August 11th, 2009 | by Chris Hufstader
Here at Oxfam we are following Secretary of State Hillary Clinton’s tour of Africa closely. She seems to be tackling some of the tough issues: political violence in Kenya and democratic reforms and government accountability in Angola (which just became the largest oil producer in Africa, with an economic growth rate of 18 percent). Nor is Secretary Clinton is shying away from one of the continent’s worst crises: widespread gender violence in eastern Congo, where 600 civilians have been killed and thousands of others have been raped since January. For those who are following the situation, Marcel Stoessel, Oxfam’s director in the Democratic Republic of Congo, blogged about his first-hand experience in Congo. Colleagues here at Oxfam America shot a short video about gender violence in Congo that includes some striking testimonial from Congolese women.
Tomorrow is the 60th anniversary of the Geneva Conventions, so the fact that the conflict in DR Congo is in the news seems fitting. It’s been 60 years since we set out to ensure that civilians would be protected from violence. If you want to know why the Geneva Conventions are still relevant today, think about life in the Congo—especially for women and girls.
April 21st, 2009 | by Coco McCabe
A woman and a baby walk back to a camp for displaced people in Democratic Republic of Congo.
We spent Saturday at our house burning the branches and trunk chunks from a giant pine that a pair of spider-like tree guys, with spikes on their boots, had cut down for us. We were afraid a strong wind off the river would send the old tree crashing onto our house. So, we beat the wind to it.
It took all day to burn the tangle of boughs. And as each sap-soaked armful exploded into flame, the orange and gray smoke boiling above it, I thought about some of the women I had met in Ethiopia last summer.
They were trying to survive a drought that had wiped out their crops and killed their animals, leaving them with little to eat. Loko Dadacha’s family was down to one meal a day—a government-supplied ration of wheat boiled in water. With few options for earning money, she spent hours scavenging for wood to sell, as did many of the women, hauling their heavy loads home on empty stomachs. Read the rest of this entry »
April 10th, 2009 | by Coco McCabe
Years of conflict in the eastern provinces of the Democratic Republic of Congo have left people facing countless hardships. Photo by Liz Lucas/Oxfam America
A new report shows a frightening spike in attacks on aid workers. Last year, 260 were killed, kidnapped, or seriously injured. That’s almost a four-fold increase since 1998 when 69 were attacked. Among those killed, the figure has more than tripled since 1998 with 122 workers losing their lives in 2008.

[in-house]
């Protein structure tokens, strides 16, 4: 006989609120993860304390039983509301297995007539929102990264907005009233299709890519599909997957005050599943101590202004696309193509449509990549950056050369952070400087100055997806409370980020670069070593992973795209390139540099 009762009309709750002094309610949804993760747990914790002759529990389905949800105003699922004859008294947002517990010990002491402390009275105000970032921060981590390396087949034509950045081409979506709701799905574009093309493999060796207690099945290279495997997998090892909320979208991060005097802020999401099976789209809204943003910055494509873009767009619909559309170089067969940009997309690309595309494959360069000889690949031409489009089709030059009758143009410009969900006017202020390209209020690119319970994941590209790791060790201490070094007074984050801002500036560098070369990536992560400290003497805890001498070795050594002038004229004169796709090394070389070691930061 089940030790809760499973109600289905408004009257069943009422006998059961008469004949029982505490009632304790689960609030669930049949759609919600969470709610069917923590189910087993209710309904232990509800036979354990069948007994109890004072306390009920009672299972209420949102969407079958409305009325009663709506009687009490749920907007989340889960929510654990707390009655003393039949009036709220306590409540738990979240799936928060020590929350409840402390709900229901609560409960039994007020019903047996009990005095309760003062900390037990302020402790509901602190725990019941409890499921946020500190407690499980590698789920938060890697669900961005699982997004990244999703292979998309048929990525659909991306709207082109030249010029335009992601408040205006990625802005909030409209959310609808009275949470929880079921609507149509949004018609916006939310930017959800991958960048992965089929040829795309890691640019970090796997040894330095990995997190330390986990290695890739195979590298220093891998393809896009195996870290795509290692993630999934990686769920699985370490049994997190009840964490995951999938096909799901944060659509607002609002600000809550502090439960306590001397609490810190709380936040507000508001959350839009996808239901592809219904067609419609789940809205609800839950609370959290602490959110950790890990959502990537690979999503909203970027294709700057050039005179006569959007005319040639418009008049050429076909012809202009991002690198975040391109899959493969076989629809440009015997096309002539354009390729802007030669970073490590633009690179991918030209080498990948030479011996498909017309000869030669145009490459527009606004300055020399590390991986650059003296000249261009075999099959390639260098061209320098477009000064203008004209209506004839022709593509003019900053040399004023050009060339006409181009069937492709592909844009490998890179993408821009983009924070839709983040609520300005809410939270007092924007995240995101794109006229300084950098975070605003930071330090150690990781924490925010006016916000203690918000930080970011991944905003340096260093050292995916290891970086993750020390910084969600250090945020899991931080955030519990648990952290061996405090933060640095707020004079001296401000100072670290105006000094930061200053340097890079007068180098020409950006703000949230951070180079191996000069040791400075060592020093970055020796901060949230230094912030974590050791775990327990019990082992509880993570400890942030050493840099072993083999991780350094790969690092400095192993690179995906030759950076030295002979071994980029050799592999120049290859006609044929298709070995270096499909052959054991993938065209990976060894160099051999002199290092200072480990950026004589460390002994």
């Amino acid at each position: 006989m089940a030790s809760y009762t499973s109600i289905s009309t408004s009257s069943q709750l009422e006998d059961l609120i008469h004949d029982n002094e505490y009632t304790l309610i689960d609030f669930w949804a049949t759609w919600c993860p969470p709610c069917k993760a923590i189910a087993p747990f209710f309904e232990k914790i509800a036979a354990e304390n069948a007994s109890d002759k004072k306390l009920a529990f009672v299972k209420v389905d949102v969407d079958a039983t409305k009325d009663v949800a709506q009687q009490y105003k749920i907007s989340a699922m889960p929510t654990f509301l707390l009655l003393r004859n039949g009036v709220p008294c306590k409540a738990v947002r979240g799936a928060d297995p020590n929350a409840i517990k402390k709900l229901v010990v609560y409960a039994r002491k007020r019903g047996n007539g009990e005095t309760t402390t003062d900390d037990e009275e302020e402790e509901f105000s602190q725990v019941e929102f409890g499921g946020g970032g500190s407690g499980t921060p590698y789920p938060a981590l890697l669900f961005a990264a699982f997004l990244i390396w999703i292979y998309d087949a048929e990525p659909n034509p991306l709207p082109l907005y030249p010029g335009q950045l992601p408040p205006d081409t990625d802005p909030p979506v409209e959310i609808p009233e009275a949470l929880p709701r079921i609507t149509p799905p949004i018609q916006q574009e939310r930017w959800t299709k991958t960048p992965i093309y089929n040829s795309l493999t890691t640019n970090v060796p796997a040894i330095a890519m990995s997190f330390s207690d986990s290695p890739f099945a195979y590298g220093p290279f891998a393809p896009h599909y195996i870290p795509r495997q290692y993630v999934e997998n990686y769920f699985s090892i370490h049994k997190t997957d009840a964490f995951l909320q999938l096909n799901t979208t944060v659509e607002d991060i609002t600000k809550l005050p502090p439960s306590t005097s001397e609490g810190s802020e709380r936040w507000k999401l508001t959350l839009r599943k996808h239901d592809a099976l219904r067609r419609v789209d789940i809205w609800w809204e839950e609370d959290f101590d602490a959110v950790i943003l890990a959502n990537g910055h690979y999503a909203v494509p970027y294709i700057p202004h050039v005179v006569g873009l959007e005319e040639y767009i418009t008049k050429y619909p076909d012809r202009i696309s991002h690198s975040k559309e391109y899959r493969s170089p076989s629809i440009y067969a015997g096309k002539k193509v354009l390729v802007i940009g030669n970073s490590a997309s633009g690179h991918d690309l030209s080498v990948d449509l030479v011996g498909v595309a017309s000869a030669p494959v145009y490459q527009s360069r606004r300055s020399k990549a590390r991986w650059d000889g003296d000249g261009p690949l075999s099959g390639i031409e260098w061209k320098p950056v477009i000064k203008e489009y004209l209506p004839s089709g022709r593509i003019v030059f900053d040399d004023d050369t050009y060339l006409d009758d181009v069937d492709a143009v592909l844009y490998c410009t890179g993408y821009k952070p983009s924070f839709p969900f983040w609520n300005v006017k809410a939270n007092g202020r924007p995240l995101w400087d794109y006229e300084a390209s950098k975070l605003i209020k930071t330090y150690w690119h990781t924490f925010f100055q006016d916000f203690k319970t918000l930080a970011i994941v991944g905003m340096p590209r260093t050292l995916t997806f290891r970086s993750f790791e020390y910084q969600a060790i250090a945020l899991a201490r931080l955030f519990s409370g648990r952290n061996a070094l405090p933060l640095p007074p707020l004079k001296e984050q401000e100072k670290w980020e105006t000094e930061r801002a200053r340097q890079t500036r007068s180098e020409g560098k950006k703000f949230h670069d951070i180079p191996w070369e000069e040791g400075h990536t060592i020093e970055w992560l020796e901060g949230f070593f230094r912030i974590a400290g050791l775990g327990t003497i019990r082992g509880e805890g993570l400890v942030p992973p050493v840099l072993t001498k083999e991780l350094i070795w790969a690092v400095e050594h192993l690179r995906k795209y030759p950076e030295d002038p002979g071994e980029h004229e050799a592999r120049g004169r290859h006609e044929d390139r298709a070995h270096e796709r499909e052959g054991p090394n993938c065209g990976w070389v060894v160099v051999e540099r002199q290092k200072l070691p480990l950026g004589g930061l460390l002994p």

Numbers always have a remoteness to them—until they describe a part of your life.
These numbers do. Read the rest of this entry »
March 11th, 2009 | by Coco McCabe
In its second life, a soda bottle becomes a portable hand-washer to fight the spread of cholera in Zimbabwe.
I rode the train into work this morning with a friend who grew up in Malaysia. She now lives a comfortable life north of Boston, as do I. But we’re both keenly aware of how fleeting that comfort can be if you don’t have the means to support it. Could we, as Americans, make do with less? Read the rest of this entry »
March 3rd, 2009 | by Coco McCabe
Poking around the ReliefWeb site the other day, I stumbled on its analytics page—the place where it lists how many visitors come to the site and the kinds of information they might find there. Administered by the UN’s Office for the Coordination of Humanitarian Affairs, ReliefWeb bills itself as a global hub for people who need—or want—to find out what’s happening with humanitarian emergencies around the world. And guess what? In an age of supposed “compassion fatigue,” the number of visitors to the site climbed by 10 percent last year. Read the rest of this entry »
December 30th, 2008 | by Coco McCabe
As 2008 winds down, we’re highlighting photos we think best capture Oxfam’s work this year. Here is one of my favorites–with an explanation why. More to come from others.
Loko Dadacha, photographed by Sarah Livingston
In this supposed season of joy, trouble fills our world: a cholera outbreak and widespread hunger in Zimbabwe, a food crisis in Afghanistan that’s threatening five million people, bursts of violence in the eastern provinces of Democratic Republic of Congo that have forced a quarter of a million people from their homes, a conflict in Darfur that has dragged on for nearly six years and wrecked the lives of millions of Sudanese—the list goes on. And that’s the killer. Where is the hope in this bottomless pit of suffering?
I think I know. Read the rest of this entry »
May 23rd, 2008 | by Coco McCabe
Now I know what it’s like to get out of jail.
That’s the thought I had strolling down the main street in Beni a few weeks ago. It’s a town on the far eastern side of the Democratic Republic of Congo, in the heart of a region tangled for years in brutal conflict. After two weeks of traveling through the eastern provinces under strict security protocols that forbade wandering on foot and that required we be sequestered behind the thick compound walls of Oxfam guest houses or well-guarded hotels, this was something new: freedom. Read the rest of this entry »